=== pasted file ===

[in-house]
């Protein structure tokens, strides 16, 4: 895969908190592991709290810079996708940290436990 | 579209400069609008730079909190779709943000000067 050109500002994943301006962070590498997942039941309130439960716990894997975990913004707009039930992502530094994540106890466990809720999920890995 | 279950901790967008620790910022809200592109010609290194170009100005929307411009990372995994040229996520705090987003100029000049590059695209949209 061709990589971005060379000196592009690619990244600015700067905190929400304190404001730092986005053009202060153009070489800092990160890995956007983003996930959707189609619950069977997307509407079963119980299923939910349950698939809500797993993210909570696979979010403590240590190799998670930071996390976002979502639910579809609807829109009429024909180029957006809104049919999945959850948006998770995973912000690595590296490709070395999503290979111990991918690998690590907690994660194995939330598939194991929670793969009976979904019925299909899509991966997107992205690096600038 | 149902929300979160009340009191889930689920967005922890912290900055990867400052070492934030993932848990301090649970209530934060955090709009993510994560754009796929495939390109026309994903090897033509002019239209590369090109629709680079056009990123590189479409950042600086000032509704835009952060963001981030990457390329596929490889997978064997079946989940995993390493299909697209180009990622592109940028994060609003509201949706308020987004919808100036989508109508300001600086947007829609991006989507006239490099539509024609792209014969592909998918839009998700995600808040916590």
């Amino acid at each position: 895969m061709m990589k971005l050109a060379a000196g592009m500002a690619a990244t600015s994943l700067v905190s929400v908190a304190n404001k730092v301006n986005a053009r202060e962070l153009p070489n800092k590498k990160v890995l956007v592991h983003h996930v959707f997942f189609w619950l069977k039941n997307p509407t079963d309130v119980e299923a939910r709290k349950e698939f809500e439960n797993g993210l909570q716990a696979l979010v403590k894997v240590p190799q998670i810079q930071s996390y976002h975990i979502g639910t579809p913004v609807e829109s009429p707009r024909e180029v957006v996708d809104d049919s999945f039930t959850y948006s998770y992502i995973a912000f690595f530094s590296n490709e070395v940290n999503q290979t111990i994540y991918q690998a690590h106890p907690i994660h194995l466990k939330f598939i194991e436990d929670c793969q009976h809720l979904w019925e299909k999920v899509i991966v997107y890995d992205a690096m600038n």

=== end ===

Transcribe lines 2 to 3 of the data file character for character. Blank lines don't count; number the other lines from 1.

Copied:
């Protein structure tokens, strides 16, 4: 895969908190592991709290810079996708940290436990 | 579209400069609008730079909190779709943000000067 050109500002994943301006962070590498997942039941309130439960716990894997975990913004707009039930992502530094994540106890466990809720999920890995 | 279950901790967008620790910022809200592109010609290194170009100005929307411009990372995994040229996520705090987003100029000049590059695209949209 061709990589971005060379000196592009690619990244600015700067905190929400304190404001730092986005053009202060153009070489800092990160890995956007983003996930959707189609619950069977997307509407079963119980299923939910349950698939809500797993993210909570696979979010403590240590190799998670930071996390976002979502639910579809609807829109009429024909180029957006809104049919999945959850948006998770995973912000690595590296490709070395999503290979111990991918690998690590907690994660194995939330598939194991929670793969009976979904019925299909899509991966997107992205690096600038 | 149902929300979160009340009191889930689920967005922890912290900055990867400052070492934030993932848990301090649970209530934060955090709009993510994560754009796929495939390109026309994903090897033509002019239209590369090109629709680079056009990123590189479409950042600086000032509704835009952060963001981030990457390329596929490889997978064997079946989940995993390493299909697209180009990622592109940028994060609003509201949706308020987004919808100036989508109508300001600086947007829609991006989507006239490099539509024609792209014969592909998918839009998700995600808040916590």
């Amino acid at each position: 895969m061709m990589k971005l050109a060379a000196g592009m500002a690619a990244t600015s994943l700067v905190s929400v908190a304190n404001k730092v301006n986005a053009r202060e962070l153009p070489n800092k590498k990160v890995l956007v592991h983003h996930v959707f997942f189609w619950l069977k039941n997307p509407t079963d309130v119980e299923a939910r709290k349950e698939f809500e439960n797993g993210l909570q716990a696979l979010v403590k894997v240590p190799q998670i810079q930071s996390y976002h975990i979502g639910t579809p913004v609807e829109s009429p707009r024909e180029v957006v996708d809104d049919s999945f039930t959850y948006s998770y992502i995973a912000f690595f530094s590296n490709e070395v940290n999503q290979t111990i994540y991918q690998a690590h106890p907690i994660h194995l466990k939330f598939i194991e436990d929670c793969q009976h809720l979904w019925e299909k999920v899509i991966v997107y890995d992205a690096m600038n």